|Day Low/High||9.77 / 9.95|
|52 Wk Low/High||5.69 / 10.18|
A pending Brexit from the single market and questions over the EU's survival put politics back on the agenda.
A bloodbath in insurance stocks and a pullback in the banking sector weighed on European benchmarks.
Markets fell on Wednesday with no clear winner emerging from the tussle between higher-risk and defensive stocks.
A resurgent banking sector leads markets higher as investors continue to react to the Fed's latest move.
French and German stocks lead the decline in Europe as most sectors fall.
The European Central Bank cut and extended quantitative easing at the same time, while the Supreme Court battle drew to a close in the U.K.
Reports of a state bailout for Monte dei Paschi and hopes of continued ECB easing lift European stocks.
Fading risks emanating from Italy boosted investor sentiment for a second day.
Investors begin to fret over the outcome of Italy's referendum on Dec. 4.
European stocks began a second week of gains as investors continue to place bets on a global reflation trade following Donald Trump's surprising U.S. election victory.
The Italian lender dismisses talk of a merger with France's Societe Generale ahead of its key Dec. 13 investor day.
Investors should keep an eye on French stocks, despite a reputation for bureaucracy.
France's third-biggest bank puts capital concerns behind it as strong bond trading activity underpins revenue and profit gains in the third quarter.
A partial victory for Brexit opposition and mixed corporate earnings drive markets in Europe.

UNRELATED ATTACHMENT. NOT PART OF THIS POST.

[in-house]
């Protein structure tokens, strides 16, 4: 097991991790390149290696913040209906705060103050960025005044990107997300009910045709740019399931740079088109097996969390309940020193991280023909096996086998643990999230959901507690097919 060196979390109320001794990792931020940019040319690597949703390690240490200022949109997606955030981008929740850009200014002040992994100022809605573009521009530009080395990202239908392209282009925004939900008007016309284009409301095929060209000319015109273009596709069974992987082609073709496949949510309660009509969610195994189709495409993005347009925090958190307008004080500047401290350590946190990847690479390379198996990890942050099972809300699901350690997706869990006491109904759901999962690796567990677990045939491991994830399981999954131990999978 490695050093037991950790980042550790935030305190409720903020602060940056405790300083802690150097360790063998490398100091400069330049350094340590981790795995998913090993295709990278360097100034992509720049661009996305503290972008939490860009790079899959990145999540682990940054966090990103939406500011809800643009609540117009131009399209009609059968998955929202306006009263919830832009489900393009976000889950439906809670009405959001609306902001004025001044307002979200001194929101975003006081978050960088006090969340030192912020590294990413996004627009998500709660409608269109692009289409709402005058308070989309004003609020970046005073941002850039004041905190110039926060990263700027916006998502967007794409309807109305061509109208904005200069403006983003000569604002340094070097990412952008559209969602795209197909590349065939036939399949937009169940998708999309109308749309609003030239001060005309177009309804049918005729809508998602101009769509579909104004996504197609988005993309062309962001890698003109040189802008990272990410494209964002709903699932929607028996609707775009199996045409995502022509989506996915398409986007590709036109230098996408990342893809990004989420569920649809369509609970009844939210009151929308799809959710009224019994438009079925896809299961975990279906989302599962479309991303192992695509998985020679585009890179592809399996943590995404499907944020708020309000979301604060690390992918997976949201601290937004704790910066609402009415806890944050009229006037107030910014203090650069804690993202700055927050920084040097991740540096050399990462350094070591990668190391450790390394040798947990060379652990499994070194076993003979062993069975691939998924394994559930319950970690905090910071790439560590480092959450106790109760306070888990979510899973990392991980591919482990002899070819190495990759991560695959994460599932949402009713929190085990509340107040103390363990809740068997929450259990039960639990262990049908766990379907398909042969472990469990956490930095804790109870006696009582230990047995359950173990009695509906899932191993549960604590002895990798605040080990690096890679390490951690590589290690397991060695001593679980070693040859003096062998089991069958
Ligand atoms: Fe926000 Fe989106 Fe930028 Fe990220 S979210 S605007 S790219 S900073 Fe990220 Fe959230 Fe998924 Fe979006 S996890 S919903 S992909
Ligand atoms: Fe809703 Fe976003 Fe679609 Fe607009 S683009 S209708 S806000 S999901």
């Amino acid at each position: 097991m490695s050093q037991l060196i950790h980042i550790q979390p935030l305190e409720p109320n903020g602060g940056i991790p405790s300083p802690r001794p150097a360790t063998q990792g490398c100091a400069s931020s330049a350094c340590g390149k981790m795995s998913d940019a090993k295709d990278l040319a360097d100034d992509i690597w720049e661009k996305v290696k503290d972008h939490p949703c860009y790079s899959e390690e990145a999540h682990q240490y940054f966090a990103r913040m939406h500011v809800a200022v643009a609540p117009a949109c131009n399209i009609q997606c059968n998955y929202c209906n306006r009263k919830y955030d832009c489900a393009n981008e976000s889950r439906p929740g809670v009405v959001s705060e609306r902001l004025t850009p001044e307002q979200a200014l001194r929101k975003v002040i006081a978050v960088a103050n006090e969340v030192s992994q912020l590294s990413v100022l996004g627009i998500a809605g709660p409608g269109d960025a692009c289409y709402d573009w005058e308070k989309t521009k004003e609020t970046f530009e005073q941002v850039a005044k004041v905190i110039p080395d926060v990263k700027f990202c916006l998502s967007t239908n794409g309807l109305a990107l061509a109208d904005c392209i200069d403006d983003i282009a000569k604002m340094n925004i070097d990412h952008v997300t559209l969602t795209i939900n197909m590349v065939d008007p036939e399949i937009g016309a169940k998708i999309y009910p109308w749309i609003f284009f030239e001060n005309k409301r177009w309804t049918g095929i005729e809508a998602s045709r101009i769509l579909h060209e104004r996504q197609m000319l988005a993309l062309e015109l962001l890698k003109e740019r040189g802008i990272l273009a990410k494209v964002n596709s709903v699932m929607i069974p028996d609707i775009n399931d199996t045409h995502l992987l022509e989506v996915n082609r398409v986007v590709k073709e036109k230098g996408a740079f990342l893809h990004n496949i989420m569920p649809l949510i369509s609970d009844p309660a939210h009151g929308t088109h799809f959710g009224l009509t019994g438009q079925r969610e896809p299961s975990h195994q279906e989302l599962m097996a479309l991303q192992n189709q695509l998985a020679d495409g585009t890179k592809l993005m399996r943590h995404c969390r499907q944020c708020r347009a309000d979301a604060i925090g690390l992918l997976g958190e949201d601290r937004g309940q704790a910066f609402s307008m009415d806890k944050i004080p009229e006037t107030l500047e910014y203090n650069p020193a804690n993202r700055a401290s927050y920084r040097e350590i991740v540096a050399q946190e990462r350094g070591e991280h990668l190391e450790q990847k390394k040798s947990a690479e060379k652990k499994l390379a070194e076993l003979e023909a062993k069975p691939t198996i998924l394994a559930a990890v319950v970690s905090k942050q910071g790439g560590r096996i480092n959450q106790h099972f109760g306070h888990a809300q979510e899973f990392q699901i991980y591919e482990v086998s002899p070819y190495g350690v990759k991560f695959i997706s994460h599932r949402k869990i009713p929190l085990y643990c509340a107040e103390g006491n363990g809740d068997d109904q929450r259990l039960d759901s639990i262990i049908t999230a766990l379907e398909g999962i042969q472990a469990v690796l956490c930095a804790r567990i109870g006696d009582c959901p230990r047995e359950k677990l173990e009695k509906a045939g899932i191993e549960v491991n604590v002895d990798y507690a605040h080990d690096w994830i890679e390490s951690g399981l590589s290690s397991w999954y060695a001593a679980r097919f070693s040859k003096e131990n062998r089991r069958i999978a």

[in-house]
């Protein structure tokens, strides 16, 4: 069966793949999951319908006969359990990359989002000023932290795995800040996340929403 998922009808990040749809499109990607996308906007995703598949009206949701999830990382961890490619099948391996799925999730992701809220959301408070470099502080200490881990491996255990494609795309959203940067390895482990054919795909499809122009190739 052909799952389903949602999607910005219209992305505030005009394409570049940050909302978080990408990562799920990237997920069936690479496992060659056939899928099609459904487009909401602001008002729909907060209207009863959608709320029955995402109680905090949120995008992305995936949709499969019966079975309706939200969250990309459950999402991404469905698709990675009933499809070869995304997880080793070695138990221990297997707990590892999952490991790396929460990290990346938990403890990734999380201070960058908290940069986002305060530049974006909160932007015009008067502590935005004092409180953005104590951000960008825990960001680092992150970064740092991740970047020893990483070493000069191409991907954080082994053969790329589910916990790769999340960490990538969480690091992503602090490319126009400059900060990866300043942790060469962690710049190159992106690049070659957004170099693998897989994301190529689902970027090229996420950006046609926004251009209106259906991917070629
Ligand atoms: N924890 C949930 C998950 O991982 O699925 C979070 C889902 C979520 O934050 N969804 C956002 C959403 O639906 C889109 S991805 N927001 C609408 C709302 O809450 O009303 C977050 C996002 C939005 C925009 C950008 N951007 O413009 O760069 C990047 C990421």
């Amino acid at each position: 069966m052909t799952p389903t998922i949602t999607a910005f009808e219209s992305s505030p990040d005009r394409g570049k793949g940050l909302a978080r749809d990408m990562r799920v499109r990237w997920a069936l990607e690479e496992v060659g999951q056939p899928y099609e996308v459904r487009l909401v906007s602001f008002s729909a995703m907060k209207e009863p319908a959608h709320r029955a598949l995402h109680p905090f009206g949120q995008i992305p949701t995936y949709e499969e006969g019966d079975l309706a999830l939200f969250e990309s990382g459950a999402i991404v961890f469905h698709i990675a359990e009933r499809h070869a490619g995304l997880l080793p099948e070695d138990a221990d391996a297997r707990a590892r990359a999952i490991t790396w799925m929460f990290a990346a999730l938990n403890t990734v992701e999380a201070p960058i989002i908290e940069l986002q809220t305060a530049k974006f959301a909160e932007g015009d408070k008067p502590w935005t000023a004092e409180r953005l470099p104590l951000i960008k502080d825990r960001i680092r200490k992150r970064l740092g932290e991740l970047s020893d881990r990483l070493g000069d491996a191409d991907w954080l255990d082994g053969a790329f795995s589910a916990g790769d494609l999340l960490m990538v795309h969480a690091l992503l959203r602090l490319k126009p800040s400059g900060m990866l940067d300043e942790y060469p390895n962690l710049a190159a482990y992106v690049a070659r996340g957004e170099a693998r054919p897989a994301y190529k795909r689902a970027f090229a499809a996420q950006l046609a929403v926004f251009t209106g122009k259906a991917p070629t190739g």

Shares in France's No. 2 bank climbed more than 4% after it beat third-quarter expectations on a surge in bond trading that offset a decline in domestic retail banking.
Steep losses for oil, earnings aftershocks and another Clinton investigation leave markets reeling.
U.S. futures point to positive open.
Deutsche Bank hits new lows after reports that the German government will not offer it state aid to help with looming fines.
Société Générale, Deutsche Bank among biggest losers.
Judges rule the bank shares responsibility for Kerviel's rogue trading in 2008, leaving open the possibility it may have to repay more than $2 billion of tax rebates.
The French government will seek repayment of tax breaks if ex-SocGen trader Kerviel is cleared Friday of alleged fraud that cost the bank $5.5 billion in 2008.
German industrial output growth for June beats forecasts, while a Bank of France survey points to a French third-quarter economic rebound.
Standard Chartered, SocGen and HSBC help pull up the sector.
The French banking giant benefits from the sale of Visa shares and strong operational performance.
Bank of England is expected to cut rates, as more PMI data hits market